Peter Copping says:
The scheme pays a wage subsidy to employers if they hire a out of work 'youth' but only if they are still in employment there after a period. Would you risk it.... well a lot did . Good for them!
Will i am says:
In response to the final statement in the contribution above. Actually it is perfectly possible to reach a correct conclusion from an incorrect premise. Just as it is possible to reach an incorrect conclusion from a valid premise. The interaction between premise the process of argument and the conclusions reached are more complicated than the notion that if you ask the right question you get the right answer. Oh, by the way. HR strategy is nonsense. Just do your best to contribute to the overall business strategy and stop trying to sound important.
K Grant says:
There is a significant gap between the level of influence that employers have on government policy and their willingness to contribute to the achievement of the goals that they have persuaded the government to pursue. Promoting interest in, then supporting people to actually participate in, something new is time consuming but essential if you want to achieve change. You can't just say "Make it so." Perhaps if more people in government actually had experience of work they would know how to persuade, how to implement change and innovate effectively? Would anyone like to offer an MP or civil servant a More...
Bay Jordan says:
Despite being a comprehensive article with a number of thought-provoking comments that cover a range of issues, I am not convinced it contributes anything that will ultimately address the issues that it depicts. Why? The opening sentence gives the clue: "HR should play a pivotal role in business strategy, PARTICULARLY in organisations that consider their people a key asset." This misses the key point that strategy is only a dream unless it is implemented, and this requires people. Thus the statement would have been far more helpful if it read: "HR plays a pivotal role in strategy BECAUSE people are More...
Jon Ingham, Strategic HCM says:
Can 'HR strategy' even be pinned down? Not by these commentators unfortunately, none of whom mention the need for HR strategy (or any strategy) to deal with business competitiveness (or its not a strategy.) So it can't just be about enabling business goals, it has to focus on creating value from our employees which means our businesses can achieve more or different things. Otherwise we're just being a more proactive support function. So out of all the comments I liked Mike Haffenden's suggestions around social sciences best as this provides a real opportunity to create this new value. Whether we More...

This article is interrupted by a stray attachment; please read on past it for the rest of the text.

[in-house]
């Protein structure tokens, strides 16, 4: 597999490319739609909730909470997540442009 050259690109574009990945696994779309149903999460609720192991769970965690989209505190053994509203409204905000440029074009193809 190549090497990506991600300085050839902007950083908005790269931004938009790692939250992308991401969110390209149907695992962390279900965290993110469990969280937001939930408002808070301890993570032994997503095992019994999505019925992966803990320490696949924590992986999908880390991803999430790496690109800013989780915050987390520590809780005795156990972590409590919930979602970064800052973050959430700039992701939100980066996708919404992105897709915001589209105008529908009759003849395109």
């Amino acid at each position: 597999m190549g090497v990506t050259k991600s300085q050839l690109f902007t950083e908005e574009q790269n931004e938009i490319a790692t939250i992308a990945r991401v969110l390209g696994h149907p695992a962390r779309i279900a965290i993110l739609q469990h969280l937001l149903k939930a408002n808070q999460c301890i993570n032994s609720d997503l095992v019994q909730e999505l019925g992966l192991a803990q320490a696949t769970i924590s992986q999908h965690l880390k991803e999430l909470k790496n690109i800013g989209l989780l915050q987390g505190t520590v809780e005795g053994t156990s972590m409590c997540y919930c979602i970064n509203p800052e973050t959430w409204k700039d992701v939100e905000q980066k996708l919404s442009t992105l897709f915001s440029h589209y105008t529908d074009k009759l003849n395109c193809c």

Jo Howarth says:
I agree with the above comments wholeheartedly. And the cause of the illness itself in the first place is, more often than not, stress! The issue of stress is becoming more and more prevalent in this country and yet companies still seem happy to brush it under the carpet instead of recognising the real business value that can be gained by doing something about it.
Michele Starr, PES says:
With the economy really squeezing the purse strings of many, many people feel they can't 'afford' to be ill. Many SMEs are unable to offer additional sick pay due to restricted budgets - so employees can take a drastic hit to their take home pay if they have more than a day or so off work. And this situation can only add to the stress already being felt by employees in the workplace and in the pocket!
Steve Milner says:
How to 'recognise the value of saving'? Inflation is currently 2.9%, interest rates half that, at best, before tax. The value of saving is therefore around -2%. The cost of not saving if one ends up paying silly interest rates to borrow might be more, although there are plenty of good mortgage deals around. Then again, we've always been suckers for the never-never in the UK, individually and nationally with spendthrift governments....